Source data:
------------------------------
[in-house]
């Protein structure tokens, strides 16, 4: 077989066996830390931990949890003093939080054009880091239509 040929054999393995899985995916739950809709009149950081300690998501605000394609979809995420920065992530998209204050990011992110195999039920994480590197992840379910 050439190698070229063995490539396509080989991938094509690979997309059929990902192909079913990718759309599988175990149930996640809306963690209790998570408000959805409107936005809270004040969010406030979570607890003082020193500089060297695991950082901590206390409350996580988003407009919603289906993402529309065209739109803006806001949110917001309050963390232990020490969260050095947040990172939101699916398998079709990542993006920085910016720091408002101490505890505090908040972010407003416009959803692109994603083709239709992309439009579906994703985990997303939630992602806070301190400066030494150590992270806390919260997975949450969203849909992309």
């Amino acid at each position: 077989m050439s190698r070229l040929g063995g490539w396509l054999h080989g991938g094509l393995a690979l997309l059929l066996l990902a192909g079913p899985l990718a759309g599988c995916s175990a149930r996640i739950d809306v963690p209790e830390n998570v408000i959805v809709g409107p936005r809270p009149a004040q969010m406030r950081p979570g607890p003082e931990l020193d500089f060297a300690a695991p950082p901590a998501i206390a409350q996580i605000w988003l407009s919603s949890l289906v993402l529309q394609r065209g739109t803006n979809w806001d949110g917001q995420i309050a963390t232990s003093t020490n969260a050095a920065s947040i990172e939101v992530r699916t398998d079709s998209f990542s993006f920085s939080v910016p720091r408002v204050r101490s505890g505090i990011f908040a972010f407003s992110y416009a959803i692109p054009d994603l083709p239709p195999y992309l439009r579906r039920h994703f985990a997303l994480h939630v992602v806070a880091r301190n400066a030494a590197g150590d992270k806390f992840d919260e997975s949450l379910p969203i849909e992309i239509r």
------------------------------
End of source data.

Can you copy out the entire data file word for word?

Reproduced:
[in-house]
């Protein structure tokens, strides 16, 4: 077989066996830390931990949890003093939080054009880091239509 040929054999393995899985995916739950809709009149950081300690998501605000394609979809995420920065992530998209204050990011992110195999039920994480590197992840379910 050439190698070229063995490539396509080989991938094509690979997309059929990902192909079913990718759309599988175990149930996640809306963690209790998570408000959805409107936005809270004040969010406030979570607890003082020193500089060297695991950082901590206390409350996580988003407009919603289906993402529309065209739109803006806001949110917001309050963390232990020490969260050095947040990172939101699916398998079709990542993006920085910016720091408002101490505890505090908040972010407003416009959803692109994603083709239709992309439009579906994703985990997303939630992602806070301190400066030494150590992270806390919260997975949450969203849909992309």
């Amino acid at each position: 077989m050439s190698r070229l040929g063995g490539w396509l054999h080989g991938g094509l393995a690979l997309l059929l066996l990902a192909g079913p899985l990718a759309g599988c995916s175990a149930r996640i739950d809306v963690p209790e830390n998570v408000i959805v809709g409107p936005r809270p009149a004040q969010m406030r950081p979570g607890p003082e931990l020193d500089f060297a300690a695991p950082p901590a998501i206390a409350q996580i605000w988003l407009s919603s949890l289906v993402l529309q394609r065209g739109t803006n979809w806001d949110g917001q995420i309050a963390t232990s003093t020490n969260a050095a920065s947040i990172e939101v992530r699916t398998d079709s998209f990542s993006f920085s939080v910016p720091r408002v204050r101490s505890g505090i990011f908040a972010f407003s992110y416009a959803i692109p054009d994603l083709p239709p195999y992309l439009r579906r039920h994703f985990a997303l994480h939630v992602v806070a880091r301190n400066a030494a590197g150590d992270k806390f992840d919260e997975s949450l379910p969203i849909e992309i239509r």